For some babies, gender is neither pink nor blue
A new book by medical anthropologist Katrina Karkazis explores the conflicts and struggles faced by intersex patients, their families and medical professionals.
Is the baby a boy or girl? Few things are harder for new parents than hearing their doctor say, 'I don't know.'
'It is shocking,' said Katrina Karkazis, PhD, the author of a new book, Fixing Sex: Intersex, Medical Authority and Lived Experience, which will be released by Duke University Press on Nov. 14. Shame and confusion may overwhelm parents whose infant's anatomy doesn't match typical male or female patterns, Karkazis said. 'It's not something you find in most books that prepare you for having a baby.'
Karkazis, a medical anthropologist at the Stanford Center for Biomedical Ethics, wrote her book to examine the conflicts and struggles around treating intersex conditions. Intersex individuals, formerly known as hermaphrodites, have genetic, gonadal or anatomic characteristics that range from mostly male with some female features to the reverse. Some, but not all, intersex adults are infertile. The most obvious intersex diagnoses are made in infants born with ambiguous-looking genitalia.
For more than half a century, physicians advocated surgery to try to make such babies' genitals resemble typical anatomy. They might, for instance, reduce the size of an unusually large clitoris on a baby girl. Many doctors also encouraged parents to conceal from intersex children the facts of their medical histories. Though doctors were motivated by a well-intentioned desire to help children become 'normal' boys and girls, by the mid-1990s, intersex adults were saying the approach had been more traumatizing than helpful. Surgery destroyed nerve function in their genitals, these activists said, and secrecy left them deeply ashamed of their bodies.
Debate between the two groups became highly polarized by the time Karkazis began studying intersex in 1997, she said. Patients were calling surgeons butchers; doctors were characterizing intersex activists as zealots. Parents struggling to make treatment decisions for their intersex children had no voice in the debates at all.
For her book, Karkazis conducted extensive interviews with all three groups, the first time anyone had done so. In the past, researchers focused on the biology of intersex and on how intersex informed theories of gender identity development.
'I hoped to move away from the polarizing debates, stir up thinking and really humanize the perspective of each group,' Karkazis said.
All groups agreed that intersex infants need to be assigned a gender at birth; being reared without a gender is not socially or legally possible in a world that expects everyone to be male or female. Doctors run tests to study an infant's sex chromosomes and sex-hormone levels, and then use that information along with the infant's physical appearance to help parents determine whether to raise the child as a boy or a girl.
Beyond that consensus, debate continues. Many intersex adults told Karkazis that families should wait to pursue genital surgery until a child can participate in decision-making. Some doctors now counsel a wait-and-decide approach, while others still recommend performing surgery before the child will be old enough to remember it. Parents, too, are torn - early genital surgery seems to hold the promise of fending off locker-room teasing, but may raise worries about their child's sexual function later in life.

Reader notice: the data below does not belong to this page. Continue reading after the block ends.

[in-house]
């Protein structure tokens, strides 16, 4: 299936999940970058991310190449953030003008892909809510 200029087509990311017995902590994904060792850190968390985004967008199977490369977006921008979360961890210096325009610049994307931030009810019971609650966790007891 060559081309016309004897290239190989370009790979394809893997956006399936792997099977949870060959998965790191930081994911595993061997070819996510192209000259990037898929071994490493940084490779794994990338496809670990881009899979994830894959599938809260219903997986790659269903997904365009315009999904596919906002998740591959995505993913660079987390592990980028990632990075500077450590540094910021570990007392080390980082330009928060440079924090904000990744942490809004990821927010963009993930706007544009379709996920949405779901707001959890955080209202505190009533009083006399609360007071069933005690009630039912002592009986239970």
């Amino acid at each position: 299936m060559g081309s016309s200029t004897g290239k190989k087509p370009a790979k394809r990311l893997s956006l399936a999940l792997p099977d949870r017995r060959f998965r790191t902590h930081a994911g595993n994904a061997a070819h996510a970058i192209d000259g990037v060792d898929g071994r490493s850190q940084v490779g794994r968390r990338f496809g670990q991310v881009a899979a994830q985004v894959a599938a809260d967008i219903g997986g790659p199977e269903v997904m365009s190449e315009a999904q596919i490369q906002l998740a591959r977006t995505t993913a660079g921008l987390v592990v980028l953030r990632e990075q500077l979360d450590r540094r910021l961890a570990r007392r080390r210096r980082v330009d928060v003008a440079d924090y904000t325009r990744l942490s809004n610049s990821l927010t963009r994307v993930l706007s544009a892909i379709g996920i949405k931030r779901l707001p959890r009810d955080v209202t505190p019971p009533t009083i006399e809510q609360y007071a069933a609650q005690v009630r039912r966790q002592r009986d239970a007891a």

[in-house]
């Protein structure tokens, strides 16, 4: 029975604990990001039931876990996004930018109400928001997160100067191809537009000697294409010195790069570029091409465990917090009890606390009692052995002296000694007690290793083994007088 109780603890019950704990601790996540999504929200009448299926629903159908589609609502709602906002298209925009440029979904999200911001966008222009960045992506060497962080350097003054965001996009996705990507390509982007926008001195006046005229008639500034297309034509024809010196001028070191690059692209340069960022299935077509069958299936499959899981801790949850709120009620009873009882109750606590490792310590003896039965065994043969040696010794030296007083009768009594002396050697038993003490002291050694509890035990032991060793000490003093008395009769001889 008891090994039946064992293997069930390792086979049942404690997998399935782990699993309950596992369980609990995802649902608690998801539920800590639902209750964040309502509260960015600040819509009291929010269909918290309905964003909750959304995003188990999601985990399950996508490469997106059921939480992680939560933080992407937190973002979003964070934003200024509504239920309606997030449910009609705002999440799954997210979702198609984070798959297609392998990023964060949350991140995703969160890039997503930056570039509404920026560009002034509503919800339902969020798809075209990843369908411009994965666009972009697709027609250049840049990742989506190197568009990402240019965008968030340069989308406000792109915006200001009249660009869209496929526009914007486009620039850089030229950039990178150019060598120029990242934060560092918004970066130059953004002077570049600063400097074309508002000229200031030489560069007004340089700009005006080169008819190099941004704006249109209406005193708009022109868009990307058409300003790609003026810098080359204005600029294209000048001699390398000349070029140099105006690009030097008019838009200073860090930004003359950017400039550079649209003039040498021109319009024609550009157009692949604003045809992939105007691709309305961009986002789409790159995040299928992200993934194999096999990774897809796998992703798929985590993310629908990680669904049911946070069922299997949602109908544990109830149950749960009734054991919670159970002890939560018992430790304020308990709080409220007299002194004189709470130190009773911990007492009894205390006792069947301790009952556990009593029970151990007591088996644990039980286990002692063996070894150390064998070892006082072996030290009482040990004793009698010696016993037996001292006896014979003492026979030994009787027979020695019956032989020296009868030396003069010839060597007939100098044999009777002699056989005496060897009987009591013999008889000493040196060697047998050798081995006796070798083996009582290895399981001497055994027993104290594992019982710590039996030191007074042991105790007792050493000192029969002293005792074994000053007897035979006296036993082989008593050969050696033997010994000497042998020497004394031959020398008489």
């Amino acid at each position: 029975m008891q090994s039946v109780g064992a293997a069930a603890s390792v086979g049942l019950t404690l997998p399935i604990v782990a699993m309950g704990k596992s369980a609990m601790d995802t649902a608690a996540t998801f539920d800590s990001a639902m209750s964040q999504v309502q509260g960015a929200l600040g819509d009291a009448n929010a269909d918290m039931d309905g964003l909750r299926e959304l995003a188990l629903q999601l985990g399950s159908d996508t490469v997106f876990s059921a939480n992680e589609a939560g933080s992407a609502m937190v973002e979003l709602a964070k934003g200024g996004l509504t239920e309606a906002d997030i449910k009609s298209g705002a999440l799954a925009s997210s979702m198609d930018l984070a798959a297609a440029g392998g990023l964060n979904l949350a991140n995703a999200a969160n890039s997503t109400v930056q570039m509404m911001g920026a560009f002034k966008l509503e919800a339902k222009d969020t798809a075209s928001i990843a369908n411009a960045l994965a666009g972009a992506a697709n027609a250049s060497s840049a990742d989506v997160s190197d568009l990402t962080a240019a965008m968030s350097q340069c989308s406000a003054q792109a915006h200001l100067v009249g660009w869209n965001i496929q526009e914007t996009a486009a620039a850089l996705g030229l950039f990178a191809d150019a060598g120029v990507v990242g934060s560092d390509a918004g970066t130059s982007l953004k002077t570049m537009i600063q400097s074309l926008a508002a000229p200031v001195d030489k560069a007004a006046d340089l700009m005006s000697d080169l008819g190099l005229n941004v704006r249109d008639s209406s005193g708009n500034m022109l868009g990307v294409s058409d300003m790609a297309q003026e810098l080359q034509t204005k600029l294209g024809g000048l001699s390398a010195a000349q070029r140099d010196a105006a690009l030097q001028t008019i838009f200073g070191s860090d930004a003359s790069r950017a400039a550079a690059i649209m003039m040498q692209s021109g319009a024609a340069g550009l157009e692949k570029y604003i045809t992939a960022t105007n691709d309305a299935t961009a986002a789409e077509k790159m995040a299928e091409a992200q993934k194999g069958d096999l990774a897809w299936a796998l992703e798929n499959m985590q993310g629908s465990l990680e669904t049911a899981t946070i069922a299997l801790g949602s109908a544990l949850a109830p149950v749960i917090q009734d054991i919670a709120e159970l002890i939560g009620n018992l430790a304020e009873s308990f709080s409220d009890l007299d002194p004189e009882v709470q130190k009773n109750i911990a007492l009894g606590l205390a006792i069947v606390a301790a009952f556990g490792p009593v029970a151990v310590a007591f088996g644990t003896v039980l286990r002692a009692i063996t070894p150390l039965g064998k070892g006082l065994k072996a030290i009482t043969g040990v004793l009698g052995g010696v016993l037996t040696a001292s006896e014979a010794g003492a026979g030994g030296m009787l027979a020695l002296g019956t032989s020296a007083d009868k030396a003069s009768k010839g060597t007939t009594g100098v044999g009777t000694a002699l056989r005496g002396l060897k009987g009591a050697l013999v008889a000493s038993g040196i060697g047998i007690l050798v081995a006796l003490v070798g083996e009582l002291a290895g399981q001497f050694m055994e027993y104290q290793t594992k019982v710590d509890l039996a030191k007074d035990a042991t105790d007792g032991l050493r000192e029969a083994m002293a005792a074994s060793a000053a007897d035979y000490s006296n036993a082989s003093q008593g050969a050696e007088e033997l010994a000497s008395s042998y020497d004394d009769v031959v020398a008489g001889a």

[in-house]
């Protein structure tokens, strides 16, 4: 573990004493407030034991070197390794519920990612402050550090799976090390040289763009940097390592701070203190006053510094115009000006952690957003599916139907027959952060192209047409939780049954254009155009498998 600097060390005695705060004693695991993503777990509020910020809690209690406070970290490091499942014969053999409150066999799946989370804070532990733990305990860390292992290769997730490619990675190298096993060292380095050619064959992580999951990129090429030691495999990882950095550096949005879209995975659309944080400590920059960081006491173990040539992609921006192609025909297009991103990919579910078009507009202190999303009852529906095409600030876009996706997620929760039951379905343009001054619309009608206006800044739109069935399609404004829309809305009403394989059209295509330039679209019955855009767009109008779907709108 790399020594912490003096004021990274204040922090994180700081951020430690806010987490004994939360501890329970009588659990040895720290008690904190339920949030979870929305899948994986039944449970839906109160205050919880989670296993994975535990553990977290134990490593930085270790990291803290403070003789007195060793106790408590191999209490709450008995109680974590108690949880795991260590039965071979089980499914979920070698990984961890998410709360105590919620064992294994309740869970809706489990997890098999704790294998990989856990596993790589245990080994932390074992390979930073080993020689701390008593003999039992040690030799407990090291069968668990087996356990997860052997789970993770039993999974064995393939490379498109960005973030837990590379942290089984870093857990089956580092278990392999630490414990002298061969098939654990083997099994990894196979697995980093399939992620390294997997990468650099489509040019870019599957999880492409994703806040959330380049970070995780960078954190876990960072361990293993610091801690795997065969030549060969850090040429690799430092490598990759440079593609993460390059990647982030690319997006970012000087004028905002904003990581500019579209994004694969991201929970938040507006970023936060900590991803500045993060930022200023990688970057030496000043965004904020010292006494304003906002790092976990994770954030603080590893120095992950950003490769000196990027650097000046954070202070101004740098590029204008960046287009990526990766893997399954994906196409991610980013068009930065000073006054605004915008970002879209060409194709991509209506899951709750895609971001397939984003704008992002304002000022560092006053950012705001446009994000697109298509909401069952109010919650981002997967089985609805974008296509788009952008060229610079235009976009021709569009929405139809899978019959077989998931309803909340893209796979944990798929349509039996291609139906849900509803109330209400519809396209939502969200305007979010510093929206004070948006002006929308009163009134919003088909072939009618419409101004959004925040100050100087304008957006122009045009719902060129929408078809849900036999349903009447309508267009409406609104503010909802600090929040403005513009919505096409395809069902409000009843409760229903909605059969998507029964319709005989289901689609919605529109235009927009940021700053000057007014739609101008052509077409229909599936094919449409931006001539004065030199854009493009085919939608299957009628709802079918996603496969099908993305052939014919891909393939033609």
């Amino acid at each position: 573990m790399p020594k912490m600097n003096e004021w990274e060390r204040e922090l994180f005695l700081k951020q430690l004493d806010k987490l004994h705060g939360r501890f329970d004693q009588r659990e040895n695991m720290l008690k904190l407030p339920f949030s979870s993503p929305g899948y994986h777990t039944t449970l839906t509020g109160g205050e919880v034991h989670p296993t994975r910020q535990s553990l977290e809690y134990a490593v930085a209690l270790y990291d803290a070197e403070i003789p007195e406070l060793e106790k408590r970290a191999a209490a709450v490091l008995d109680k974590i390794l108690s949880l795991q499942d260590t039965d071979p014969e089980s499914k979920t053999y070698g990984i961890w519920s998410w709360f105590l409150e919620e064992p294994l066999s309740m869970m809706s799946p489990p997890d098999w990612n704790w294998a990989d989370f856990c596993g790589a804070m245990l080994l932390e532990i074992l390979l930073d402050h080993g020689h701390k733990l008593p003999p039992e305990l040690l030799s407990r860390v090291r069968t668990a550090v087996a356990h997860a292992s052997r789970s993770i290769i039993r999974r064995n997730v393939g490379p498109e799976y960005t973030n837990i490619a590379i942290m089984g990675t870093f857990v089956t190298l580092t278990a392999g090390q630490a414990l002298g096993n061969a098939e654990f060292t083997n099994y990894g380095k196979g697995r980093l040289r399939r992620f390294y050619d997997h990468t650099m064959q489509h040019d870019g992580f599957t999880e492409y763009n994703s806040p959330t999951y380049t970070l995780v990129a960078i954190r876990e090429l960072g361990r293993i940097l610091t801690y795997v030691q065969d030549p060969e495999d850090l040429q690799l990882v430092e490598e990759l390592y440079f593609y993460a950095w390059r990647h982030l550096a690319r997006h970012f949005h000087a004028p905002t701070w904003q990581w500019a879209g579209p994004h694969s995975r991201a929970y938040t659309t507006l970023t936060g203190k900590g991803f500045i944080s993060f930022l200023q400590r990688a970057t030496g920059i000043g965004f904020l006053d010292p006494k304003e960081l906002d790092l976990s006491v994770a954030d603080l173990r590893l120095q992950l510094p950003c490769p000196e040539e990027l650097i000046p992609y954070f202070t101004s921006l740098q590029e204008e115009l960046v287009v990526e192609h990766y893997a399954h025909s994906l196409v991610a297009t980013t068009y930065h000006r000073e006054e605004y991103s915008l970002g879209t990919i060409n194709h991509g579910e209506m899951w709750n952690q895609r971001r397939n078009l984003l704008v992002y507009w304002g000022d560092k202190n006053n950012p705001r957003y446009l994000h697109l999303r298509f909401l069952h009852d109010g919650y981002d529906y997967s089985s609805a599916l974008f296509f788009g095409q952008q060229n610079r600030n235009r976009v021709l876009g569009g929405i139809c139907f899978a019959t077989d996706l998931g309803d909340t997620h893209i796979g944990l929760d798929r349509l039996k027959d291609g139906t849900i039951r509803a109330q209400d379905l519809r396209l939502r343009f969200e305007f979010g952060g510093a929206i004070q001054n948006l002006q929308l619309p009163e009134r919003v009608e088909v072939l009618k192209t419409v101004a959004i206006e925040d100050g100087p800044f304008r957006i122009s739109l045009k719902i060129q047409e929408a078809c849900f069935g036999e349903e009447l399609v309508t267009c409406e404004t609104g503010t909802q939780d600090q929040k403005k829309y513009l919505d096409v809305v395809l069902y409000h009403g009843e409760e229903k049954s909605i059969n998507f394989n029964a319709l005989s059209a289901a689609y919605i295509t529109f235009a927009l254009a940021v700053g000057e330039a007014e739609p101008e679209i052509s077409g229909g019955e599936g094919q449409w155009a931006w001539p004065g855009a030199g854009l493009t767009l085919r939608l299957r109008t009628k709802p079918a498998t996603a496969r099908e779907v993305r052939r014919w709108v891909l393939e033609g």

'It's hard to think about a child's future sexuality,' Karkazis said. 'Parents and doctors are uncomfortable discussing it.'
And while early surgery may appear to be a conclusive fix for intersex conditions, Karkazis cautioned that's not what her research showed. Many intersex people who had early surgery needed multiple follow-ups to deal with scarring and other problems, she found. And, regardless of whether children receive surgery, parenting challenges arise at each stage of development, as intersex children grow old enough to ask questions about their bodies, take sex-ed classes at school, date, form relationships and consider whether they want children of their own.
Karkazis has emerged from her research with the conviction that more attention needs to be paid to intersex individuals as complete people, rather than as specimens of unusual biology.
'We need to look at what contributes to the flourishing of human beings in general, and think about how to achieve that for these kids,' she said, noting less than 1 percent of studies examining outcomes of treatment have looked at patients' long-term quality of life.
She also thinks brand-new parents need to get the message that a baby's intersex diagnosis isn't a calamity. We need doctors, Karkazis said, who will tell these worried parents, 'I've seen this before. It's OK. There's no reason your child cannot have a marvelous life.'
Stanford Medicine integrates research, medical education and health care at its three institutions - Stanford University School of Medicine, Stanford Health Care (formerly Stanford Hospital & Clinics), and Lucile Packard Children's Hospital Stanford. For more information, please visit the Office of Communication & Public Affairs site at http://mednews.stanford.edu.